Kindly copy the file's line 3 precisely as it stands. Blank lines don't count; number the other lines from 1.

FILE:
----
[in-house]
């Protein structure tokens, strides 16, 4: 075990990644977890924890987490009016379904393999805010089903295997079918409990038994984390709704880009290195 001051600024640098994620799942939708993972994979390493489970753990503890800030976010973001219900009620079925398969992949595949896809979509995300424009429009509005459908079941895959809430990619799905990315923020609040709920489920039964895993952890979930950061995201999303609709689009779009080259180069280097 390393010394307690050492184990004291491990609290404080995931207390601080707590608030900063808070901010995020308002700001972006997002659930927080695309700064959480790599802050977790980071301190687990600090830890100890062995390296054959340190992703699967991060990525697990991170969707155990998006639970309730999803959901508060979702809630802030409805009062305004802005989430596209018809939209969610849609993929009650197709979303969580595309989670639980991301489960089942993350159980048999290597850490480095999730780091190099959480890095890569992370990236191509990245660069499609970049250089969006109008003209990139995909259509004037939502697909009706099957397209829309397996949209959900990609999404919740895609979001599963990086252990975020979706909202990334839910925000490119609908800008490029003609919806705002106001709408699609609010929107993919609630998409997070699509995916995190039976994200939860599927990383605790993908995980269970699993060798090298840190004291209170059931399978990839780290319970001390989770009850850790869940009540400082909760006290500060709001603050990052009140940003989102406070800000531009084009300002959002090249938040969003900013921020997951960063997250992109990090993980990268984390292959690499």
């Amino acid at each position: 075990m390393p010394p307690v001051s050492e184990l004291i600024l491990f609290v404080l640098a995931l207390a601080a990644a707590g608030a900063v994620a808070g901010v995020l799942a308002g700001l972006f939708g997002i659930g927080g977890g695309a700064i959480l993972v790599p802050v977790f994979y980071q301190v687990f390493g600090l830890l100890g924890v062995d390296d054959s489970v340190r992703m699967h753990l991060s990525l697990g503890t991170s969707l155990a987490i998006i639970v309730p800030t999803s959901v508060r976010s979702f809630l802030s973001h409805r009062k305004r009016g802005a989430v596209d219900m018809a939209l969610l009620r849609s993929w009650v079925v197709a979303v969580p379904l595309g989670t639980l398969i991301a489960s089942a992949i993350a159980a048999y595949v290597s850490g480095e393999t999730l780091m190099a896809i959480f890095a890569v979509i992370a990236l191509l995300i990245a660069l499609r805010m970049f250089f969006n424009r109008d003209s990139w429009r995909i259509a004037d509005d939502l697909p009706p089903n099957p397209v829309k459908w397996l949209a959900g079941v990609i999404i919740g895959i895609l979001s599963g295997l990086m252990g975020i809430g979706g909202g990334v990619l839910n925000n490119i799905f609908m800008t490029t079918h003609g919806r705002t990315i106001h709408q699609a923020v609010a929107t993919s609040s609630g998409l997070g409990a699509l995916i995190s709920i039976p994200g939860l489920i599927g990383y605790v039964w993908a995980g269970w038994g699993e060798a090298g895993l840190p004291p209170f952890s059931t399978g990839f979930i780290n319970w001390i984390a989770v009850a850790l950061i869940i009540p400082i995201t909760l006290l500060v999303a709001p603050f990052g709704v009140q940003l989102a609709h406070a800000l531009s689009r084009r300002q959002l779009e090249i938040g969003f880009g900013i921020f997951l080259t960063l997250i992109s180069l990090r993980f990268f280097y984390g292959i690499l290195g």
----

């Amino acid at each position: 075990m390393p010394p307690v001051s050492e184990l004291i600024l491990f609290v404080l640098a995931l207390a601080a990644a707590g608030a900063v994620a808070g901010v995020l799942a308002g700001l972006f939708g997002i659930g927080g977890g695309a700064i959480l993972v790599p802050v977790f994979y980071q301190v687990f390493g600090l830890l100890g924890v062995d390296d054959s489970v340190r992703m699967h753990l991060s990525l697990g503890t991170s969707l155990a987490i998006i639970v309730p800030t999803s959901v508060r976010s979702f809630l802030s973001h409805r009062k305004r009016g802005a989430v596209d219900m018809a939209l969610l009620r849609s993929w009650v079925v197709a979303v969580p379904l595309g989670t639980l398969i991301a489960s089942a992949i993350a159980a048999y595949v290597s850490g480095e393999t999730l780091m190099a896809i959480f890095a890569v979509i992370a990236l191509l995300i990245a660069l499609r805010m970049f250089f969006n424009r109008d003209s990139w429009r995909i259509a004037d509005d939502l697909p009706p089903n099957p397209v829309k459908w397996l949209a959900g079941v990609i999404i919740g895959i895609l979001s599963g295997l990086m252990g975020i809430g979706g909202g990334v990619l839910n925000n490119i799905f609908m800008t490029t079918h003609g919806r705002t990315i106001h709408q699609a923020v609010a929107t993919s609040s609630g998409l997070g409990a699509l995916i995190s709920i039976p994200g939860l489920i599927g990383y605790v039964w993908a995980g269970w038994g699993e060798a090298g895993l840190p004291p209170f952890s059931t399978g990839f979930i780290n319970w001390i984390a989770v009850a850790l950061i869940i009540p400082i995201t909760l006290l500060v999303a709001p603050f990052g709704v009140q940003l989102a609709h406070a800000l531009s689009r084009r300002q959002l779009e090249i938040g969003f880009g900013i921020f997951l080259t960063l997250i992109s180069l990090r993980f990268f280097y984390g292959i690499l290195g």